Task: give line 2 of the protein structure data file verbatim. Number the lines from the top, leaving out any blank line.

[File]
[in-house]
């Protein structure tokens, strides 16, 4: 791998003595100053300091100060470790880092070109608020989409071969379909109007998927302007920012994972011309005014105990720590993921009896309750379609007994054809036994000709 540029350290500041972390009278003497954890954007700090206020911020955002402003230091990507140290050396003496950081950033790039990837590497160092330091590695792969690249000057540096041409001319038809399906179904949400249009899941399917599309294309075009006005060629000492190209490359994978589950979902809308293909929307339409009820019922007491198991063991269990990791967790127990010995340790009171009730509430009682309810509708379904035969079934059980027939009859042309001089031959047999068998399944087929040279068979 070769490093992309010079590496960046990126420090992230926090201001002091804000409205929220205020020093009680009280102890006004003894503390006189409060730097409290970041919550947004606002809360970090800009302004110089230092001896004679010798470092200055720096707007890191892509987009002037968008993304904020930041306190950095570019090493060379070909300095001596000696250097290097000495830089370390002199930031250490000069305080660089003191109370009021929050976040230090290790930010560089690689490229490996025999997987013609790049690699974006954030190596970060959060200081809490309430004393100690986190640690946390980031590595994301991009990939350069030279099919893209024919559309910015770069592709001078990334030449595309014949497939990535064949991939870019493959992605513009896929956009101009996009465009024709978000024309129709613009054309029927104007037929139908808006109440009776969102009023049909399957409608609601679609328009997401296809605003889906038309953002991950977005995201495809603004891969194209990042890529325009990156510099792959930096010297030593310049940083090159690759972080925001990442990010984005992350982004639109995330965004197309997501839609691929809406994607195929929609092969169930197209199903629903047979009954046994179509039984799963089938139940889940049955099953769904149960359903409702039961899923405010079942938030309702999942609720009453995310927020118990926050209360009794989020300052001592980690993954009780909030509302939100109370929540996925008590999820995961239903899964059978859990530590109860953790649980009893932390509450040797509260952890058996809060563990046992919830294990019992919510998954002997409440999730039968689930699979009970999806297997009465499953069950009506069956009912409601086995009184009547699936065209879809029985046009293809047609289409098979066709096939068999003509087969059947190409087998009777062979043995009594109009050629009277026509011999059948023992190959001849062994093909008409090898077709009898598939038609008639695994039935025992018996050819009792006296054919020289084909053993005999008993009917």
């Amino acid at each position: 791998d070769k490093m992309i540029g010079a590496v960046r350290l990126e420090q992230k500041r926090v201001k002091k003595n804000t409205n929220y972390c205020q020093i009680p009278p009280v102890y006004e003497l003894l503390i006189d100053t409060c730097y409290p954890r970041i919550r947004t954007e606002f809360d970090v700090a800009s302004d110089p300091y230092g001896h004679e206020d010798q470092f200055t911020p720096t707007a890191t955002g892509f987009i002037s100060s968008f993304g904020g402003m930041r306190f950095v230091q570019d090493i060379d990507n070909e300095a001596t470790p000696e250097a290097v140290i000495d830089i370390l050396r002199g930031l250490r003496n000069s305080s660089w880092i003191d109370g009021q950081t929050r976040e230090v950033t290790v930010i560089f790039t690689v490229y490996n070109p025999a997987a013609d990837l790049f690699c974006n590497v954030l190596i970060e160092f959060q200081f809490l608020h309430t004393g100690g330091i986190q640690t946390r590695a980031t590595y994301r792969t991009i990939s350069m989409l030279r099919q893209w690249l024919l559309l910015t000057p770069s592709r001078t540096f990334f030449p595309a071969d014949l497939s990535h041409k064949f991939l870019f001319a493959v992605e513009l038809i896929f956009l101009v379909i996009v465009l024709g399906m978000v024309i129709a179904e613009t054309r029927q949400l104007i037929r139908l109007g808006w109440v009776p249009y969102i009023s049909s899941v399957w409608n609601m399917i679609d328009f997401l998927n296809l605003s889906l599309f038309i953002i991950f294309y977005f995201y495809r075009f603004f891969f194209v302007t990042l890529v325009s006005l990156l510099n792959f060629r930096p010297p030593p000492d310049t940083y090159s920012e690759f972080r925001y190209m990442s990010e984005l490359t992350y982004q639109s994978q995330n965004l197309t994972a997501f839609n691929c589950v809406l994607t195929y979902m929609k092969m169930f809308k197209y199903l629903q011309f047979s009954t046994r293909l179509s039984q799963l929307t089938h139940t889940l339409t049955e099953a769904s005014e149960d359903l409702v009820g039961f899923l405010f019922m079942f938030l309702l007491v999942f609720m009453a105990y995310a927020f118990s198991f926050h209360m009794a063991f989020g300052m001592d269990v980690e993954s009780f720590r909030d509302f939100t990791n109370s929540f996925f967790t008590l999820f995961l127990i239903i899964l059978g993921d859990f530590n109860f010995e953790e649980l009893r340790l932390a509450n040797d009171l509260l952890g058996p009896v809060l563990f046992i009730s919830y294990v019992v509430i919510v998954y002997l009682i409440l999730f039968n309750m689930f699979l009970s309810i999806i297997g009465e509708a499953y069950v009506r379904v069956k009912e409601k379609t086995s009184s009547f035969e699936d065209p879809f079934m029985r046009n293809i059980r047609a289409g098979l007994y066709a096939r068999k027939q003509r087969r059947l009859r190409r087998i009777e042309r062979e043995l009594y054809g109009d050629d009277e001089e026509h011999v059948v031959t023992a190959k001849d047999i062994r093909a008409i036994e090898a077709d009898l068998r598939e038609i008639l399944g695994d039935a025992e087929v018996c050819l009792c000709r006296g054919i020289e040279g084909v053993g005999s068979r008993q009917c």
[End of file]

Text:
């Protein structure tokens, strides 16, 4: 791998003595100053300091100060470790880092070109608020989409071969379909109007998927302007920012994972011309005014105990720590993921009896309750379609007994054809036994000709 540029350290500041972390009278003497954890954007700090206020911020955002402003230091990507140290050396003496950081950033790039990837590497160092330091590695792969690249000057540096041409001319038809399906179904949400249009899941399917599309294309075009006005060629000492190209490359994978589950979902809308293909929307339409009820019922007491198991063991269990990791967790127990010995340790009171009730509430009682309810509708379904035969079934059980027939009859042309001089031959047999068998399944087929040279068979 070769490093992309010079590496960046990126420090992230926090201001002091804000409205929220205020020093009680009280102890006004003894503390006189409060730097409290970041919550947004606002809360970090800009302004110089230092001896004679010798470092200055720096707007890191892509987009002037968008993304904020930041306190950095570019090493060379070909300095001596000696250097290097000495830089370390002199930031250490000069305080660089003191109370009021929050976040230090290790930010560089690689490229490996025999997987013609790049690699974006954030190596970060959060200081809490309430004393100690986190640690946390980031590595994301991009990939350069030279099919893209024919559309910015770069592709001078990334030449595309014949497939990535064949991939870019493959992605513009896929956009101009996009465009024709978000024309129709613009054309029927104007037929139908808006109440009776969102009023049909399957409608609601679609328009997401296809605003889906038309953002991950977005995201495809603004891969194209990042890529325009990156510099792959930096010297030593310049940083090159690759972080925001990442990010984005992350982004639109995330965004197309997501839609691929809406994607195929929609092969169930197209199903629903047979009954046994179509039984799963089938139940889940049955099953769904149960359903409702039961899923405010079942938030309702999942609720009453995310927020118990926050209360009794989020300052001592980690993954009780909030509302939100109370929540996925008590999820995961239903899964059978859990530590109860953790649980009893932390509450040797509260952890058996809060563990046992919830294990019992919510998954002997409440999730039968689930699979009970999806297997009465499953069950009506069956009912409601086995009184009547699936065209879809029985046009293809047609289409098979066709096939068999003509087969059947190409087998009777062979043995009594109009050629009277026509011999059948023992190959001849062994093909008409090898077709009898598939038609008639695994039935025992018996050819009792006296054919020289084909053993005999008993009917």